You might have read it or flipped through it or seen it on a shelf and thought, “I should pick that up.”
It’s the national bestseller, “1,000 Places to See Before You Die.”
The list, which includes everything from Asian sailing excursions to African horseback riding sites, might be mouthwatering to the wannabe world traveler. For most, however, the financial ability to travel the world simply isn’t there.
But have no fear. Sometimes the best adventures are those in your own backyard.
Here, in alphabetical order, are 50 things to do or see in your RV before you die:
Acadia National Park, Maine
People have been drawn to the rugged coast of Maine throughout history. Thanks to the robber barons that used the park as a private playground in the late 19th and early 20th centuries, the islands of Acadia have been preserved in a pristine state.
Acadia’s largest island, Mount Desert Island, encompasses a range of geological diversity, including rocky Atlantic shoreline, lush forests of spruce and fir, dozens of lakes and ponds, and rugged granite hills. Today visitors come to Acadia to hike granite peaks, bike historic carriage roads, or relax and enjoy the scenery.
The Alamo, Texas
One hundred seventy-six years ago the Alamo was the site of a pivotal moment in the history of the Texas Revolution where 250 or so Texian and Tejano defenders held off an estimated 1,500 Mexican soldiers for 13 days.
The Alamo is remembered as a heroic struggle against overwhelming odds—a place where men made the ultimate sacrifice for freedom. For this reason the Alamo remains hallowed ground and the “Shrine of Texas Liberty.”
If you have never visited this sacred shrine, you haven’t really visited Texas.
Remember the Alamo!
Albuquerque International Balloon Fiesta, New Mexico
Each October, New Mexico skies are full of bold blues, imperial reds, and vibrant yellows. The event is the world-famous Albuquerque International Balloon Fiesta, the largest hot-air balloon event in the world. This extravaganza takes place from the first weekend through the second weekend in October—this year’s festival is from October 6-14—and attracts hundreds of hot-air balloonists from around the world.
After you’ve been to the Fiesta, it will be easy to see why New Mexico is known as the Land of Enchantment.
Aransas National Wildlife Refuge, Texas
The Aransas National Wildlife Refuge is special for many reasons. It is home to America’s tallest bird, the highly endangered whooping crane. In fact, each winter the refuge plays host to huge wild flocks of whooping cranes whose bugle-like call echoes across the marsh.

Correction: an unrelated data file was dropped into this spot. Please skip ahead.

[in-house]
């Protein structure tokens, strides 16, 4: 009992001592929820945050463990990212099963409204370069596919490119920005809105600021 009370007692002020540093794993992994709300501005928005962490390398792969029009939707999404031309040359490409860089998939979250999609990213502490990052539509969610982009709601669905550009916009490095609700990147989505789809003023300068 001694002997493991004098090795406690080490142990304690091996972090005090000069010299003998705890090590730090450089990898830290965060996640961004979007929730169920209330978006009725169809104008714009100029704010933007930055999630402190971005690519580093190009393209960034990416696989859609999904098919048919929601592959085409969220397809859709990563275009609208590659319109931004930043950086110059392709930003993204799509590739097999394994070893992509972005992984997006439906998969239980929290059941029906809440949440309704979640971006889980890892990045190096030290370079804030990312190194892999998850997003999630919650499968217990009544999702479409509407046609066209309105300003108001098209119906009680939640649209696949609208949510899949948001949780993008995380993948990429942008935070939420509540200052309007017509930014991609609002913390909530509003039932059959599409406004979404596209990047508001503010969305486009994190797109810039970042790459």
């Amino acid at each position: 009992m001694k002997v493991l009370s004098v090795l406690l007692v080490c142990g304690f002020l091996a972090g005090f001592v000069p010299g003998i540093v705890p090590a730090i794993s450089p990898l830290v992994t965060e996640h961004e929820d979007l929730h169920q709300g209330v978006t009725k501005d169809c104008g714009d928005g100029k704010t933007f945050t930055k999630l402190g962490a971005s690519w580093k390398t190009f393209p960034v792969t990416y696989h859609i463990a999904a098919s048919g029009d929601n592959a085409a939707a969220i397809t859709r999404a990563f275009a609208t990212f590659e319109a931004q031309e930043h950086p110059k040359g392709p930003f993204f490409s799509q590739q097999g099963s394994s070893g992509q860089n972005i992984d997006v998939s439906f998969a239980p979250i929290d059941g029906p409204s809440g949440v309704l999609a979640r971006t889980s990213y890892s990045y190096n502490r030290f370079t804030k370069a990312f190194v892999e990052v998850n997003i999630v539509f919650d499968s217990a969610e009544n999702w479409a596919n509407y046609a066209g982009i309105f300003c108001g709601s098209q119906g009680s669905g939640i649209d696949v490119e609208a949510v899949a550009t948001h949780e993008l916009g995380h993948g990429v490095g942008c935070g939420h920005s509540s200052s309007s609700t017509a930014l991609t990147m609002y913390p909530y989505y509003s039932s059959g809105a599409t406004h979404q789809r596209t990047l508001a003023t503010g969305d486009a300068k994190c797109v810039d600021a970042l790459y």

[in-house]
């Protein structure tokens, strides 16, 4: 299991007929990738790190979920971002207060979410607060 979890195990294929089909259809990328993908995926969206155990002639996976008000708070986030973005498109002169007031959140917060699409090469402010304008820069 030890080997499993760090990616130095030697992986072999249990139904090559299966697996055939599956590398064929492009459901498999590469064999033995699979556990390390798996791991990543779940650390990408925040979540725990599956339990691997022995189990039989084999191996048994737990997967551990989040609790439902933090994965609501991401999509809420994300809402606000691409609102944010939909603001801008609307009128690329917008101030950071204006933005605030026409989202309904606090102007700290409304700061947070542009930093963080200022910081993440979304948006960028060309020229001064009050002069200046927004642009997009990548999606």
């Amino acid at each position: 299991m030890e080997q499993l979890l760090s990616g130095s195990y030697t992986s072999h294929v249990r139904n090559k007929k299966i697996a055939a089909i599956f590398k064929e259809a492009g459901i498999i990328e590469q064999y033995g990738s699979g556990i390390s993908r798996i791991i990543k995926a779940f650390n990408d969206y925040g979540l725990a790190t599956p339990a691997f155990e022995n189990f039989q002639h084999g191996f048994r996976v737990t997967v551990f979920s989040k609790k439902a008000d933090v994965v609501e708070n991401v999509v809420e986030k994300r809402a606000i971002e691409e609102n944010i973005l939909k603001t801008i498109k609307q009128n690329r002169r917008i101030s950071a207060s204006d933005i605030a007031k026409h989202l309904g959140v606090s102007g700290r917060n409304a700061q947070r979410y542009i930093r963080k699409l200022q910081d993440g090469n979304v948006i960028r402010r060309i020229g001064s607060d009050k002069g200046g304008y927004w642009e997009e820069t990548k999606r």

With a spectacular wing span of 8 feet, the cranes reach speeds of 30 mph and travel 400 miles a day along their 2,600-mile migratory route between summer nesting grounds at Wood Buffalo National Park in northern Alberta and wintering grounds at the Aransas refuge.
The refuge also provides an important resting, feeding, and wintering grounds for more than 390 migratory and native species including pelicans, egrets, herons, roseate spoonbills, and many other birds.
Arches National Park, Utah
Arches Park is a geological wonderland and one of Utah’s most accessible parks. The extraordinary features of the park create a landscape of contrasting colors, landforms, and textures that is unlike any other in the world. An awe-inspiring combination of arches, cliffs, stone spires, and other dramatic rock formations dot its landscape.
The greatest density of natural arches in the world occurs in Arches which preserves more than 2,000 imposing natural sandstone arches—including the world-famous and much-photographed Delicate Arch.
Big Bend National Park, Texas
If it’s solitude you seek, you’ll find it here. Besides serving up quiet in big, Texas-size portions, Big Bend boasts geologic wonders, unique wildlife, and plenty of room for hikers and campers to spread out.
The park, which earns its name for the sharp turn the Rio Grande takes in its midst, sprawls across an astounding 801,163 acres of arid plains and mountains in far-west Texas. The Indians thought this land was the Great Spirit’s rock storage facility; the Spaniards called it “El Despoblado,” or “the uninhabited land.” However you see it, Big Bend is not soon forgotten: It’s a place of mystery and timeless beauty.
Please Note: This is Part 1 of an 8-part series on 50 Places to RV Before You Die
“My favorite thing is to go where I have never been,” wrote photographer Diane Arbus, and so it is with us.